To Everything there is a Season

On Appointed Time

In the Eye of the Storm

An individual response to the Global Crisis

ISSN 1939-3407

May 7, 2020

Ashok Bedi, M.D., Jungian Psychoanalyst

Robert BJ Jakala PH.D., Jungian Psychotherapist

In a storm, the safest place is in the eye of the storm. My colleague BJ and I will share our daily reflections on this centering process from an Analytical perspective, sharing from the repertoire of our personal and professional experience. BJ is a psychologist and a photographer and will pick an image of the day that catches him in this collective crisis. I will amplify it from a Jungian Analytical perspective. We hope that this may offer you a baby step on the path to your own unique response to this chaos.

Youthful ongoing for the world and for life, for the attainment of high hopes and distant goals. Is life’s obvious teleological urge which as one changes into fear of life, neurotic resistance, depressions, and phobias if at some point it remains caught in the past, or shrinks from risks without which the unseen goal cannot be attained. (Jung, 1960b, p. 406)

As a child I learned to ride a bicycle with training wheels. They helped me keep my balance while I learned to pedal and steer the bike. I wanted to ride a bike without them, like the big kids, but I had some skills to attain before that could happen. With training wheels on, I found I could stand and pedal, something I never did on my tricycle. I increased my abilities enough that at some point the training wheels came off. I then had to rely on myself to stay in balance while going up and down hills, as well as making turns. It was a lot of fun. I even got to the point of “no handlebars,” when I would let go of them and pedaled fast then put my arms out, pretending to be a bird. There was so much freedom to go places on my “big kid” thanks to those training wheels.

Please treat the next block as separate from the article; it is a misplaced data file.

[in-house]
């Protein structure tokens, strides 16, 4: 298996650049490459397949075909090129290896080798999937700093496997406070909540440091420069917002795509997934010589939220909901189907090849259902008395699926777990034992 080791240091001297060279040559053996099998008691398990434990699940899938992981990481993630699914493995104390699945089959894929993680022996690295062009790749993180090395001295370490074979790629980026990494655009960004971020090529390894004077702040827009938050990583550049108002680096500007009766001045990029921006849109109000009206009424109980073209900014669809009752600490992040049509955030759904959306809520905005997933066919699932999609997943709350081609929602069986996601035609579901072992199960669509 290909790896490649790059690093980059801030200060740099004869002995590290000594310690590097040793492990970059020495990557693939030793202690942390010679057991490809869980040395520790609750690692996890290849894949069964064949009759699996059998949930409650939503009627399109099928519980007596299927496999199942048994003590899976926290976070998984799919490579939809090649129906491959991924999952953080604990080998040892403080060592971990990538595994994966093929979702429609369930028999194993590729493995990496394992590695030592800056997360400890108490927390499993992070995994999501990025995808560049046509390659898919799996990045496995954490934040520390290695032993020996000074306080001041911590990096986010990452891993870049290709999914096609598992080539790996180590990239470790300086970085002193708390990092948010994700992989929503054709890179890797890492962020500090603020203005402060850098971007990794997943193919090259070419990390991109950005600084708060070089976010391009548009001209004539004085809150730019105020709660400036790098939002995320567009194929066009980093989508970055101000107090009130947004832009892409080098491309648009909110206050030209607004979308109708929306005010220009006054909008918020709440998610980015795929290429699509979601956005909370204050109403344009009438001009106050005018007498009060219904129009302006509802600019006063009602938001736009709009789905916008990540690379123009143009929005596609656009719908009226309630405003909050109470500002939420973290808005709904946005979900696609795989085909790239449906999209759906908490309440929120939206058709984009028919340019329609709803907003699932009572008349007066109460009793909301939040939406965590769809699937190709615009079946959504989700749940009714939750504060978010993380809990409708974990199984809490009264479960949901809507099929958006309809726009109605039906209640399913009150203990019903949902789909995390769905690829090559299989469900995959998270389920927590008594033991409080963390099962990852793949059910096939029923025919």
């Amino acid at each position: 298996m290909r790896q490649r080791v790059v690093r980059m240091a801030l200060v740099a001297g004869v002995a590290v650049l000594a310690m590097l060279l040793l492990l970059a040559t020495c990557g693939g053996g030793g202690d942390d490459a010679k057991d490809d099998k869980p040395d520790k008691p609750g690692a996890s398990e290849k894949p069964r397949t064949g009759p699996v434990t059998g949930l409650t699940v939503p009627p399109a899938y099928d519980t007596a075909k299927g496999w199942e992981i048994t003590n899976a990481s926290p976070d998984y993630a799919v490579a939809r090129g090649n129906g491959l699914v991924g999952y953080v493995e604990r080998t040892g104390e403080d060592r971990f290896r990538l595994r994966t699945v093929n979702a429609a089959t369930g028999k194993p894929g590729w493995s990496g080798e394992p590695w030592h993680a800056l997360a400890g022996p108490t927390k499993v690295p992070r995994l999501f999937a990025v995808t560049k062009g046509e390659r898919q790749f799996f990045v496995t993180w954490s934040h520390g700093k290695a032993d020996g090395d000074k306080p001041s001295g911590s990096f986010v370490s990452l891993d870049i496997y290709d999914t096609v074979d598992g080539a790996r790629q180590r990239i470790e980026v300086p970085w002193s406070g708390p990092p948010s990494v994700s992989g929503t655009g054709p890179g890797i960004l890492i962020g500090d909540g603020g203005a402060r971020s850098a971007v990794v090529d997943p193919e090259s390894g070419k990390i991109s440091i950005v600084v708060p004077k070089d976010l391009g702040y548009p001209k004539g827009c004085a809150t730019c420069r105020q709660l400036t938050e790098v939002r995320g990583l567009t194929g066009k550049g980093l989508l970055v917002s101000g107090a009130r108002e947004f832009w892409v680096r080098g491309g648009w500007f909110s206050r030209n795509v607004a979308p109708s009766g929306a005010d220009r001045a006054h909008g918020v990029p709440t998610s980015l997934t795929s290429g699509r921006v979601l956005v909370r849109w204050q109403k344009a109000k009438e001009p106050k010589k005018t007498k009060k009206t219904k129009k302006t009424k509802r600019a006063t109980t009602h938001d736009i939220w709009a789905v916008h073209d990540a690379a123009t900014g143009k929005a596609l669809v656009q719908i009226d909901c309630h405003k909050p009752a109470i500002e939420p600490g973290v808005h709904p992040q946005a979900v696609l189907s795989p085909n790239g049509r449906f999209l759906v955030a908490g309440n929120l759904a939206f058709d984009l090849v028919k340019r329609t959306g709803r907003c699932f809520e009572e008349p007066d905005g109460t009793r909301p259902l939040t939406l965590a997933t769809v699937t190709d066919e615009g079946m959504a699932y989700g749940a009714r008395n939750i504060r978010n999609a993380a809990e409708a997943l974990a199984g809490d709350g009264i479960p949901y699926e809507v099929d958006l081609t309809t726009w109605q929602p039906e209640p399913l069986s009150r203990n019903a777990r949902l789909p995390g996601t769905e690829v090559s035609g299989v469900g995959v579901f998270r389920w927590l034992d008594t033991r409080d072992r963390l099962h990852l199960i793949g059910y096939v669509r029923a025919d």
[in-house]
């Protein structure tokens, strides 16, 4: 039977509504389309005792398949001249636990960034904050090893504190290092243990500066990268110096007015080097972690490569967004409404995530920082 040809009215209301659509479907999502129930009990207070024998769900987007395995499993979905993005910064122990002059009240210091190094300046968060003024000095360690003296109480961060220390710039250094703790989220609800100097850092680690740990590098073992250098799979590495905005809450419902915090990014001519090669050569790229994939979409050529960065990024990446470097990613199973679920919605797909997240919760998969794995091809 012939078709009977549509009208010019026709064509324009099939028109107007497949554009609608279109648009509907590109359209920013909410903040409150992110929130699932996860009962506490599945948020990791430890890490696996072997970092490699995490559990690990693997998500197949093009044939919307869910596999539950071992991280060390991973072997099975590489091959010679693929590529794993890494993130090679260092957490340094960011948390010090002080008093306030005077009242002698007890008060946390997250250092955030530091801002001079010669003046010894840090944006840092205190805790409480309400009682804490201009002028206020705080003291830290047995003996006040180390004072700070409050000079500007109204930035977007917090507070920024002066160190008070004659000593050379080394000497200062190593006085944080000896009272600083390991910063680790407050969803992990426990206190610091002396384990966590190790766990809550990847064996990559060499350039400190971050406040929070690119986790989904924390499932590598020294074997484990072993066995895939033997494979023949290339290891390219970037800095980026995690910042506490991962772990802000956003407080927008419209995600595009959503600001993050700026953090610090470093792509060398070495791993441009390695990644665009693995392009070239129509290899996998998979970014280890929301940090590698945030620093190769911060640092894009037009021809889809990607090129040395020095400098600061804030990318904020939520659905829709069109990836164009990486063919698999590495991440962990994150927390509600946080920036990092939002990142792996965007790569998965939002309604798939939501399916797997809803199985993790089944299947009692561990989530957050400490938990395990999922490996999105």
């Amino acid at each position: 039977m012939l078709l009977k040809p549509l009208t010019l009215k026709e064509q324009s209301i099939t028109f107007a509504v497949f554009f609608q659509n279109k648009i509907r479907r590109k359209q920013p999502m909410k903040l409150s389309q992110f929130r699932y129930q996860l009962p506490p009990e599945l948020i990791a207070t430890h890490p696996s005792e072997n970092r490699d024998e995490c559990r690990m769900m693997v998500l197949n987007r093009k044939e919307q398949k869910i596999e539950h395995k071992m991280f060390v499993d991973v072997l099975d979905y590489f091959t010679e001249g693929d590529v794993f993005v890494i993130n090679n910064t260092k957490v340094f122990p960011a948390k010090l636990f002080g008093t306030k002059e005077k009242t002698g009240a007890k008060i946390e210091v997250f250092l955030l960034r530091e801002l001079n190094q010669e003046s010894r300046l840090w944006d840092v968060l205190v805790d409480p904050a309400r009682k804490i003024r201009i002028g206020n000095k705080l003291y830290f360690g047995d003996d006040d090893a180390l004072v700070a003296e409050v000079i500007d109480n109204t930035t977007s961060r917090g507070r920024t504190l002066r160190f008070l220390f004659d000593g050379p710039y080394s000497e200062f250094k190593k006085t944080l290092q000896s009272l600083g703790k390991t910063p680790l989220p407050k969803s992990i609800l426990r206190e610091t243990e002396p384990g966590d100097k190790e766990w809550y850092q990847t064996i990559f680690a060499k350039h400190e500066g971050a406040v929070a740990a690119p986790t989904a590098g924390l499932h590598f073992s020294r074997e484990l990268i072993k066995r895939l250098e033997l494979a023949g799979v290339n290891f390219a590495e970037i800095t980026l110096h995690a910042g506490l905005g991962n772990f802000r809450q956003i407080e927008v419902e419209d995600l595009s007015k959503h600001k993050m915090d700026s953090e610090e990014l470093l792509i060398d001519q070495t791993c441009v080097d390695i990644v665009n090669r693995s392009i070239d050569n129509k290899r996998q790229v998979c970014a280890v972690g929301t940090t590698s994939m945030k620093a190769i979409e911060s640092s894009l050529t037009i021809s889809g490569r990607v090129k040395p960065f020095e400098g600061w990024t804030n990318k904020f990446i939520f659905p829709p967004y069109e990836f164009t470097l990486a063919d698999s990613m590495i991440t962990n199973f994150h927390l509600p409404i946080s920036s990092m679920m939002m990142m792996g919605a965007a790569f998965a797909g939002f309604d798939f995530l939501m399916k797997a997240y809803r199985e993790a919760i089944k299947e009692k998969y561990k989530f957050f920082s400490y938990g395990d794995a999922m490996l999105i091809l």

In today’s Covid-19 environment, we have skills to gain before moving freely in the world. There are elements to keep us in balance until we have the skills to “be on our own”.

When all is said and done, life and nature are about balance. There is a balance between day and night, summer and winter, fall and spring, sky and earth. There is balance between the elements: fire and water, earth and air.

In the healing system of the East; Ayurveda, there is balance between your three Doshas or natures. There is Rajas or activity and Tamas or passivity. There are times to be active and time to be passive. The optimal balance between Rajas and Tamas for a given situation is called Sattva or lucidity. It is the correct balance of activity and passivity for a particular problem. For instance, the pregnancy experience has to be essentially Tamas, learning to gestate and let the embryo grow. The Rajas is the active prenatal care to support the gestation. So 80% Tamas for honoring the gestation and 20% activity to secure good prenatal care would be the Sattva for pregnancy experience.

Conversely, in the Emergency Room treating a COVAD patient would have to be 90% Rajas to provide active, brisk, urgent medical care and then 10% Tamas for body and nature to do its’s healing magic – that would be optimal Sattva balance in a COVAD emergency.